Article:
Last week I told you my story about how I found someone on the Internet (see Use the Web to Find Anyone in the World). This week I’ll show you the tools I used, the ones I recommend, and a few of the arrows aimed my way by subscribers. (As it turns out, many of you turned up search engines I hadn’t heard about, so make sure you read “What You Had to Say” below.)
If you attempt a search, don’t feel discouraged when many of the search engines dump you on a fee-based service. You’ll also find yourself heading deep into wild goose territory, with false leads and not-valuable-information. Stay focused on the clues, confirmations, and matches.
Another clue I haven’t talked about — and it’s a biggie — is using an e-mail address to find someone. That’s how I recently found the phone number of a YahooGroup moderator who’d abandoned his post. His e-mail address was on the Net about four times, but one forum showed his name, and the city and state he might have lived in. That was all I needed.
Small World Department
Three TechBite subscribers wrote and said they knew of Jan Shepherd. One went to high school with him in New York; two live in Corpus Christi and knew of his death.
The “Find Anyone” Search Tools to Use
- I’ve listed the sites I use and annotated a few of them. They’re in no specific order and, as you’ve guessed, there are millions of places to try. For instance, you can visit every state by Googling “State of [state name].” Once there, you’ll find listings for assorted agencies. For instance, you can track down licensed individuals — contractors, physicians, and the like — as well as birth and death records, tax assessor rolls, and other public records.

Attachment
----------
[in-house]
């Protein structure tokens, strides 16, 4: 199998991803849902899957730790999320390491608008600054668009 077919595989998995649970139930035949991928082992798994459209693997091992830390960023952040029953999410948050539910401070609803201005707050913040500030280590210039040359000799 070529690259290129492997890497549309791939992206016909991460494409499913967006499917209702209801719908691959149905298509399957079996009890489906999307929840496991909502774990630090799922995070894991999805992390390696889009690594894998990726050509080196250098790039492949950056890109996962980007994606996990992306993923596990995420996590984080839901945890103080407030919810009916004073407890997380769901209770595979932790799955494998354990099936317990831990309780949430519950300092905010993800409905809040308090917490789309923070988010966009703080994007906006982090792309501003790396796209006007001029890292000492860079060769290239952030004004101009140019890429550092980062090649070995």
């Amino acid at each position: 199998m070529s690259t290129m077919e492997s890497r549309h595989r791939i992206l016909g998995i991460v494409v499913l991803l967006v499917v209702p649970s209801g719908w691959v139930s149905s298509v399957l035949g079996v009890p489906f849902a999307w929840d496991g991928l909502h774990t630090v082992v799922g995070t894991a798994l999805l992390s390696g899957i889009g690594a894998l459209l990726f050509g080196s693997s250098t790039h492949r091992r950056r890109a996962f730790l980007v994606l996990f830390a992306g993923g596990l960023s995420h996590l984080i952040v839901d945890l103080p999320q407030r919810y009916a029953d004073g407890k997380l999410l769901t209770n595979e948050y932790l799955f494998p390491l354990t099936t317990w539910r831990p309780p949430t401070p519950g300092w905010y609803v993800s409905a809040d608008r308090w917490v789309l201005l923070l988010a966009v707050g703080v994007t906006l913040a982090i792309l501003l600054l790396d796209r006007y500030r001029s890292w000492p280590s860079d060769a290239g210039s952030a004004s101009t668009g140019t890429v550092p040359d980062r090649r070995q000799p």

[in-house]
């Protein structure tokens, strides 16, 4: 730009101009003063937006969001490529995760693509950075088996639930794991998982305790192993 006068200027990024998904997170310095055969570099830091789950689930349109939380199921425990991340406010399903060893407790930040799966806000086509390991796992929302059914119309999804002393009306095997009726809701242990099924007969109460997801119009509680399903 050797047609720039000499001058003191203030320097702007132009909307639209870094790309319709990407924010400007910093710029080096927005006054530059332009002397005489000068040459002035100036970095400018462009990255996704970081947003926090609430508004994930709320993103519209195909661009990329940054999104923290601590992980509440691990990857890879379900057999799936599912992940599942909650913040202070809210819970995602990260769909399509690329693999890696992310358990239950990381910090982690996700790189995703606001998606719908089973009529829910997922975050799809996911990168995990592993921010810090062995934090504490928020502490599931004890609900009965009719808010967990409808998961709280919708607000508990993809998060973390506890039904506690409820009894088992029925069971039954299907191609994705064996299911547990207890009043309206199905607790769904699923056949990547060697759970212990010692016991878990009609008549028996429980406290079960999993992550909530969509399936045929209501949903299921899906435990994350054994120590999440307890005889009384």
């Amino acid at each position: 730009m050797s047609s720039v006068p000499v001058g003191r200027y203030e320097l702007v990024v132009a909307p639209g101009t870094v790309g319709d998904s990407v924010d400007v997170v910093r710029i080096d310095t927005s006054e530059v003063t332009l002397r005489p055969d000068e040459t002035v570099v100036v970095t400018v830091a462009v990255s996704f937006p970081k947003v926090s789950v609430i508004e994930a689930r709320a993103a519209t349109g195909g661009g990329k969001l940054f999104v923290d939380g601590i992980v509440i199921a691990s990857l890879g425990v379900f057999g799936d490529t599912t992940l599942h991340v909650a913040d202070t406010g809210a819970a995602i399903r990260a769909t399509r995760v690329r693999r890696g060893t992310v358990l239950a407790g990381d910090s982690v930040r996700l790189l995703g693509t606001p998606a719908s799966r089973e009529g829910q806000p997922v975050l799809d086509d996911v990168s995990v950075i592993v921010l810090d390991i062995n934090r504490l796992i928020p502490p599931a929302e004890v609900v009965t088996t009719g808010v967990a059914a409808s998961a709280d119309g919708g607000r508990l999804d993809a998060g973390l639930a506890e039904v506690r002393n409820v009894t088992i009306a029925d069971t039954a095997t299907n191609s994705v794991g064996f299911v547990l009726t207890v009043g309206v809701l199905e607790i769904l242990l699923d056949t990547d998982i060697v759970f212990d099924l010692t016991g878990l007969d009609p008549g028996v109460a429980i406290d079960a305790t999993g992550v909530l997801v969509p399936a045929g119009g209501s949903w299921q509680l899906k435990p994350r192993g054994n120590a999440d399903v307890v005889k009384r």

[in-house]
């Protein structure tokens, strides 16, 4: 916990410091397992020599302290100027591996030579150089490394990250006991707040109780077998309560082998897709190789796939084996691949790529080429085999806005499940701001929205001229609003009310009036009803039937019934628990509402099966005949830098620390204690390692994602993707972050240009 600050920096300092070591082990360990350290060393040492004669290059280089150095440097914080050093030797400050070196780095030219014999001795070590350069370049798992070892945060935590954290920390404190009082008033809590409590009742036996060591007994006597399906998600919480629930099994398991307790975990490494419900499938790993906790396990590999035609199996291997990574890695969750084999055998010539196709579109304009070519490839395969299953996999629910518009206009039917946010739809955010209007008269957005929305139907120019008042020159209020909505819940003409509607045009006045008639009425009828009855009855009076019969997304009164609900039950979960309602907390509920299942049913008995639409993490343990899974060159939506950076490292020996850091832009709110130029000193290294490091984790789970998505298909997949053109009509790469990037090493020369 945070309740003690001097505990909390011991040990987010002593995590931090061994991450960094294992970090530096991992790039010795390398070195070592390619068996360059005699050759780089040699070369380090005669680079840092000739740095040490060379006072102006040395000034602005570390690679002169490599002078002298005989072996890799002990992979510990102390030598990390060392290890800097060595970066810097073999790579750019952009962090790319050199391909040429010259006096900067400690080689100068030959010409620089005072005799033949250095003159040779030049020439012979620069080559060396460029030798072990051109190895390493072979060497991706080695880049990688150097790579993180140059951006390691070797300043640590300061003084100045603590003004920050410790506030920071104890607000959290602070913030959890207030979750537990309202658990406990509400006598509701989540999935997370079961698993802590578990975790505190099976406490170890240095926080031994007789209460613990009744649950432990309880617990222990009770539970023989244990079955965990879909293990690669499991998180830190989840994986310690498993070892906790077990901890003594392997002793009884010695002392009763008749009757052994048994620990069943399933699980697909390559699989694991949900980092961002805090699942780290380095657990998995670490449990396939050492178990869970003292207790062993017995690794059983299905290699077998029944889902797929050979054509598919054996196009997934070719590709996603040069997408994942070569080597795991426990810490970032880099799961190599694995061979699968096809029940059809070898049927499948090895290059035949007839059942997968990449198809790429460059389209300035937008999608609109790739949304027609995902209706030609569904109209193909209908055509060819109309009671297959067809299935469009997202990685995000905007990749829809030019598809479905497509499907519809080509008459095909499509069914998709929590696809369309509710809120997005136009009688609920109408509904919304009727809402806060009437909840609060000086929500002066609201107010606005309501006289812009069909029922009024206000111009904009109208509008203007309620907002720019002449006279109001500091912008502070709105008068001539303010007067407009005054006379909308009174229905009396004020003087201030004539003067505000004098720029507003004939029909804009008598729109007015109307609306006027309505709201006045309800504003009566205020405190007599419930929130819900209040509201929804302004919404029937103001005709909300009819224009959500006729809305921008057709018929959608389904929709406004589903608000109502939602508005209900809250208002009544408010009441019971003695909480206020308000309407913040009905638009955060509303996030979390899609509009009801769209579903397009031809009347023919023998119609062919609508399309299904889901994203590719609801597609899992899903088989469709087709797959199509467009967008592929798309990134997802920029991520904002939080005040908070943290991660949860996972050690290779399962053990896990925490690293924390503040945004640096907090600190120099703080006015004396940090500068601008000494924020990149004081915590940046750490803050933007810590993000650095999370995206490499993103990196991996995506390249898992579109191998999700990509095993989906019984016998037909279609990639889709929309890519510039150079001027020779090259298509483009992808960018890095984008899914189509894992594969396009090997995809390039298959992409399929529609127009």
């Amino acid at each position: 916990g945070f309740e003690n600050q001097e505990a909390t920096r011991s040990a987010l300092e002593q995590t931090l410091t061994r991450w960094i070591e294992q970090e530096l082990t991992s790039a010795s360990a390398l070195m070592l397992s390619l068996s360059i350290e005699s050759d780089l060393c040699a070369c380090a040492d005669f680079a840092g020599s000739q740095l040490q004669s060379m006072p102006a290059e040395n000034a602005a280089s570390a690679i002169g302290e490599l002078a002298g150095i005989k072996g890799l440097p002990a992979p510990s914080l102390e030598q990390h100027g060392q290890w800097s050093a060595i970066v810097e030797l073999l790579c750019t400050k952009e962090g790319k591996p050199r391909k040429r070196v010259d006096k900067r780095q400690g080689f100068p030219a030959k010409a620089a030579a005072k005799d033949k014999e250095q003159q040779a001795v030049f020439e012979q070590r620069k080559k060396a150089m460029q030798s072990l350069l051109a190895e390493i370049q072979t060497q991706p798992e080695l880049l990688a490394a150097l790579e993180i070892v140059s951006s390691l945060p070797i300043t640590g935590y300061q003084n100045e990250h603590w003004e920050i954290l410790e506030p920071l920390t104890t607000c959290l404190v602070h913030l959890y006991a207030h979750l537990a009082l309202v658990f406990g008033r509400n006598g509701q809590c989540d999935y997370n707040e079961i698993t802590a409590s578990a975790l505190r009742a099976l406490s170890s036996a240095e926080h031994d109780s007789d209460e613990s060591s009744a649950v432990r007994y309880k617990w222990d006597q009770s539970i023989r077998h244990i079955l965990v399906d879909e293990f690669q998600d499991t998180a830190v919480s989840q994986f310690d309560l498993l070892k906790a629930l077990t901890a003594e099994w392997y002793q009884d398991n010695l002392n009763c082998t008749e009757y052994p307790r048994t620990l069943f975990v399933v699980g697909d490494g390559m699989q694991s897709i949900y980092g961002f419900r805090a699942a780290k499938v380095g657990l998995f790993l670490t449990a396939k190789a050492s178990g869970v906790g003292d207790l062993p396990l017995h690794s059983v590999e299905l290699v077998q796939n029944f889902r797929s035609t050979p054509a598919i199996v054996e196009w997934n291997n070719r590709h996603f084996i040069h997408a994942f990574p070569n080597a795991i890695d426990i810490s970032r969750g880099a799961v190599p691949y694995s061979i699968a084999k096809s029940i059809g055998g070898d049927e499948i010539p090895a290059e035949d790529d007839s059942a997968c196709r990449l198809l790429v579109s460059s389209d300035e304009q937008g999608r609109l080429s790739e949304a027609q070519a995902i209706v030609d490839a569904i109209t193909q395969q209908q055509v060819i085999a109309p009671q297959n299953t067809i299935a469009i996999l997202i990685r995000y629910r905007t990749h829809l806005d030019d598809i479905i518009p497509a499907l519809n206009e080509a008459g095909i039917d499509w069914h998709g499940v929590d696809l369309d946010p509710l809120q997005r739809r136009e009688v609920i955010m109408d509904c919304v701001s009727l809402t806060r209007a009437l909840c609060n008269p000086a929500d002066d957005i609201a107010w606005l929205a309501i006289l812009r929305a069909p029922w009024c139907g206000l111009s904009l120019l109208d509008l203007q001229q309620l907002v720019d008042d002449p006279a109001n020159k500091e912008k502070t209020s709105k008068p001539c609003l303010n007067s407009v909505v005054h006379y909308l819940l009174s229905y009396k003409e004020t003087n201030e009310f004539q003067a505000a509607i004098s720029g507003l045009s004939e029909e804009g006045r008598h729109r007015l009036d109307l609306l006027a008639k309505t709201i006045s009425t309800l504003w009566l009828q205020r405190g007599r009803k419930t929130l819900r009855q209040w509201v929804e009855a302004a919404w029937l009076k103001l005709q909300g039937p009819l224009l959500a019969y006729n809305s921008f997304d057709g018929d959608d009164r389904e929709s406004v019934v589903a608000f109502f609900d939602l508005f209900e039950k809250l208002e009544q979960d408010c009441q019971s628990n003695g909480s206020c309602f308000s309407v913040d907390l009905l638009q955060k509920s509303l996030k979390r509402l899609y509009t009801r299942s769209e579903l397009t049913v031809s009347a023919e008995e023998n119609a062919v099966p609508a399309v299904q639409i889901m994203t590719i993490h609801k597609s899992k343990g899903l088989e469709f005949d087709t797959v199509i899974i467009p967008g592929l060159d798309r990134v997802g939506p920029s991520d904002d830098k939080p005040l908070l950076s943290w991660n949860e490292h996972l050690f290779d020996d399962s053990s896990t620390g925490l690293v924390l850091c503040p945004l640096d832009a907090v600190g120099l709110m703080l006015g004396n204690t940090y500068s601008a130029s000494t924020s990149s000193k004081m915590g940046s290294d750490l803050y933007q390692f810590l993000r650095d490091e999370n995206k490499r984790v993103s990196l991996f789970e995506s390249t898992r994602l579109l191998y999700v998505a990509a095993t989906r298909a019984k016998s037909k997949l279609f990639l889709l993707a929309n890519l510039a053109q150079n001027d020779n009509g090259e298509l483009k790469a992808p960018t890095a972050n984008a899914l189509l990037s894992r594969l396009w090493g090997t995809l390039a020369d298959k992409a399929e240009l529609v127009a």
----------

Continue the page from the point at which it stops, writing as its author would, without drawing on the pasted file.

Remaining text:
- E-mail addresses can be valuable when doing a search. The problem is that some search sites aren’t terrifically useful. For example, the Usenet Addresses Database is good only if your target makes use of Usenet. Others to try are My E-mail Address Is (be sure to uncheck the premium services) and Find mE-Mail.
- EmailAddress claims to be a free service — and it is. Kind of. They have some links to good, if sometimes obscure listings, such as the Jewish E-mail Directory, NewFoundMail, and the Swiss E-mail Directory. (Check these resources here and here.) Unfortunately, many of the links lead to fee-based sites.
- ZabaSearch will push you to a fee-based service, but still, it can confirm a name and location. For instance, here I ruled out Jan D. Shepard because his (or her) city was 400 miles from Corpus Christi. Better is MelissaDATA’s People Finder Lookup, with more options than ZabaSearch. You’ll also discover a slew of fee-based services, such as Intelius, PublicRecordFinder (which uses Intelius), PublicIntel, Veromi, and Long Lost People–all unless you want to part with some moolah, are of minimal value.